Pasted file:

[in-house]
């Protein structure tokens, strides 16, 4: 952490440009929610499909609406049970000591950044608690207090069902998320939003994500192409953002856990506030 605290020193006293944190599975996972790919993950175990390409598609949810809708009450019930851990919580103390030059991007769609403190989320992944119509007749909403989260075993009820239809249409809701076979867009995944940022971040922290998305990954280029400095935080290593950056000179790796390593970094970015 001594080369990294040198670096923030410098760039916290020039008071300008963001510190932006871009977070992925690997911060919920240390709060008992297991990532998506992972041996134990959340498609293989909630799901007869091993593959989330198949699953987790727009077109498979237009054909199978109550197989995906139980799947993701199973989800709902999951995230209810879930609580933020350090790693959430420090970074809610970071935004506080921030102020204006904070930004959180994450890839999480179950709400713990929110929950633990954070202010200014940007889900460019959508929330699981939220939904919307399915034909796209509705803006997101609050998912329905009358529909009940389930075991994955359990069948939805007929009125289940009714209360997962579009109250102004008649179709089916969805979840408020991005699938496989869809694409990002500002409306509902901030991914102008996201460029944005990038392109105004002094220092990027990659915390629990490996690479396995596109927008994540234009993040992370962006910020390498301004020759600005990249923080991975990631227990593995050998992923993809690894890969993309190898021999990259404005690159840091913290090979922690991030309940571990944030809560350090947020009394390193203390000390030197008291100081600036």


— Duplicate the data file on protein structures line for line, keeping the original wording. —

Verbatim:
[in-house]
């Protein structure tokens, strides 16, 4: 952490440009929610499909609406049970000591950044608690207090069902998320939003994500192409953002856990506030 605290020193006293944190599975996972790919993950175990390409598609949810809708009450019930851990919580103390030059991007769609403190989320992944119509007749909403989260075993009820239809249409809701076979867009995944940022971040922290998305990954280029400095935080290593950056000179790796390593970094970015 001594080369990294040198670096923030410098760039916290020039008071300008963001510190932006871009977070992925690997911060919920240390709060008992297991990532998506992972041996134990959340498609293989909630799901007869091993593959989330198949699953987790727009077109498979237009054909199978109550197989995906139980799947993701199973989800709902999951995230209810879930609580933020350090790693959430420090970074809610970071935004506080921030102020204006904070930004959180994450890839999480179950709400713990929110929950633990954070202010200014940007889900460019959508929330699981939220939904919307399915034909796209509705803006997101609050998912329905009358529909009940389930075991994955359990069948939805007929009125289940009714209360997962579009109250102004008649179709089916969805979840408020991005699938496989869809694409990002500002409306509902901030991914102008996201460029944005990038392109105004002094220092990027990659915390629990490996690479396995596109927008994540234009993040992370962006910020390498301004020759600005990249923080991975990631227990593995050998992923993809690894890969993309190898021999990259404005690159840091913290090979922690991030309940571990944030809560350090947020009394390193203390000390030197008291100081600036």